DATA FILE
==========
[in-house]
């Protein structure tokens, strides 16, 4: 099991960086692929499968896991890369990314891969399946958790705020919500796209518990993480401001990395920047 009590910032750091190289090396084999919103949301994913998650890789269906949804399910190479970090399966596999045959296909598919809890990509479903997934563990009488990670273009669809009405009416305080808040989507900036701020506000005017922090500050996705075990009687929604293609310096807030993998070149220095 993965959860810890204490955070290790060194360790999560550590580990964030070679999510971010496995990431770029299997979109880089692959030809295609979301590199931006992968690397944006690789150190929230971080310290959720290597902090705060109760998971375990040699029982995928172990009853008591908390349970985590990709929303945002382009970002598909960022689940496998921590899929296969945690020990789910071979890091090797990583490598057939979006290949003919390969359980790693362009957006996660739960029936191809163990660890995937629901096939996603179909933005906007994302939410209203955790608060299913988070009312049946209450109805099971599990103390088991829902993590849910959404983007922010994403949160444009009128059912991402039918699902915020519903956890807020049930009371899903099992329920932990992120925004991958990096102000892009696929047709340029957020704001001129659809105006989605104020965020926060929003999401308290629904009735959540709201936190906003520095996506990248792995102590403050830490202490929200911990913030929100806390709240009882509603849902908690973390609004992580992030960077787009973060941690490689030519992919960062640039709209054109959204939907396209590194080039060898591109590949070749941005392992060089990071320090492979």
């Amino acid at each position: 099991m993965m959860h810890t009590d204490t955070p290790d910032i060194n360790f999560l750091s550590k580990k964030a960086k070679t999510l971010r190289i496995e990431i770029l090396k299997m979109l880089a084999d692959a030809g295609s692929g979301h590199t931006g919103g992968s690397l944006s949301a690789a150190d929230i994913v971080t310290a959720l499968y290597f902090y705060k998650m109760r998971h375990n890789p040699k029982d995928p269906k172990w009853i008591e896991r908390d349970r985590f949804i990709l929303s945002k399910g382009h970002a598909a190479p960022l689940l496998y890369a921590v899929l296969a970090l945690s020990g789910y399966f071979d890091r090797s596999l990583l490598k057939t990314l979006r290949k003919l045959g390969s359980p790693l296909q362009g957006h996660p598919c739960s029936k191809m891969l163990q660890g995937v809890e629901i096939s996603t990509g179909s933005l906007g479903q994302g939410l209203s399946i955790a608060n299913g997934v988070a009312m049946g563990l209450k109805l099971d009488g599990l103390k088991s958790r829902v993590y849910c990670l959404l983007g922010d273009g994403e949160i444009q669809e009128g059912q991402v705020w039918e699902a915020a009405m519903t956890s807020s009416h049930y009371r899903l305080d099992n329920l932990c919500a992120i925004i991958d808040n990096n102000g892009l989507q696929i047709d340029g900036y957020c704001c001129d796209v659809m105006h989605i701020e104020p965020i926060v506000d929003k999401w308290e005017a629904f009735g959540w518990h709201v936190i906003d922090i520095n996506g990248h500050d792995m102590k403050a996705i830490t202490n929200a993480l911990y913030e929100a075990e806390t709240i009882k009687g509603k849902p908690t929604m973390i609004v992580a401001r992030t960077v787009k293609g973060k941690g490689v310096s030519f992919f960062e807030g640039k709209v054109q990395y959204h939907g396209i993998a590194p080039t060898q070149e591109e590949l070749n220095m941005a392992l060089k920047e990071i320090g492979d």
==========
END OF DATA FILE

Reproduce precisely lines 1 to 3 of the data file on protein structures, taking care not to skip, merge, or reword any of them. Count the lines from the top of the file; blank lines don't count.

[in-house]
């Protein structure tokens, strides 16, 4: 099991960086692929499968896991890369990314891969399946958790705020919500796209518990993480401001990395920047 009590910032750091190289090396084999919103949301994913998650890789269906949804399910190479970090399966596999045959296909598919809890990509479903997934563990009488990670273009669809009405009416305080808040989507900036701020506000005017922090500050996705075990009687929604293609310096807030993998070149220095 993965959860810890204490955070290790060194360790999560550590580990964030070679999510971010496995990431770029299997979109880089692959030809295609979301590199931006992968690397944006690789150190929230971080310290959720290597902090705060109760998971375990040699029982995928172990009853008591908390349970985590990709929303945002382009970002598909960022689940496998921590899929296969945690020990789910071979890091090797990583490598057939979006290949003919390969359980790693362009957006996660739960029936191809163990660890995937629901096939996603179909933005906007994302939410209203955790608060299913988070009312049946209450109805099971599990103390088991829902993590849910959404983007922010994403949160444009009128059912991402039918699902915020519903956890807020049930009371899903099992329920932990992120925004991958990096102000892009696929047709340029957020704001001129659809105006989605104020965020926060929003999401308290629904009735959540709201936190906003520095996506990248792995102590403050830490202490929200911990913030929100806390709240009882509603849902908690973390609004992580992030960077787009973060941690490689030519992919960062640039709209054109959204939907396209590194080039060898591109590949070749941005392992060089990071320090492979």
């Amino acid at each position: 099991m993965m959860h810890t009590d204490t955070p290790d910032i060194n360790f999560l750091s550590k580990k964030a960086k070679t999510l971010r190289i496995e990431i770029l090396k299997m979109l880089a084999d692959a030809g295609s692929g979301h590199t931006g919103g992968s690397l944006s949301a690789a150190d929230i994913v971080t310290a959720l499968y290597f902090y705060k998650m109760r998971h375990n890789p040699k029982d995928p269906k172990w009853i008591e896991r908390d349970r985590f949804i990709l929303s945002k399910g382009h970002a598909a190479p960022l689940l496998y890369a921590v899929l296969a970090l945690s020990g789910y399966f071979d890091r090797s596999l990583l490598k057939t990314l979006r290949k003919l045959g390969s359980p790693l296909q362009g957006h996660p598919c739960s029936k191809m891969l163990q660890g995937v809890e629901i096939s996603t990509g179909s933005l906007g479903q994302g939410l209203s399946i955790a608060n299913g997934v988070a009312m049946g563990l209450k109805l099971d009488g599990l103390k088991s958790r829902v993590y849910c990670l959404l983007g922010d273009g994403e949160i444009q669809e009128g059912q991402v705020w039918e699902a915020a009405m519903t956890s807020s009416h049930y009371r899903l305080d099992n329920l932990c919500a992120i925004i991958d808040n990096n102000g892009l989507q696929i047709d340029g900036y957020c704001c001129d796209v659809m105006h989605i701020e104020p965020i926060v506000d929003k999401w308290e005017a629904f009735g959540w518990h709201v936190i906003d922090i520095n996506g990248h500050d792995m102590k403050a996705i830490t202490n929200a993480l911990y913030e929100a075990e806390t709240i009882k009687g509603k849902p908690t929604m973390i609004v992580a401001r992030t960077v787009k293609g973060k941690g490689v310096s030519f992919f960062e807030g640039k709209v054109q990395y959204h939907g396209i993998a590194p080039t060898q070149e591109e590949l070749n220095m941005a392992l060089k920047e990071i320090g492979d």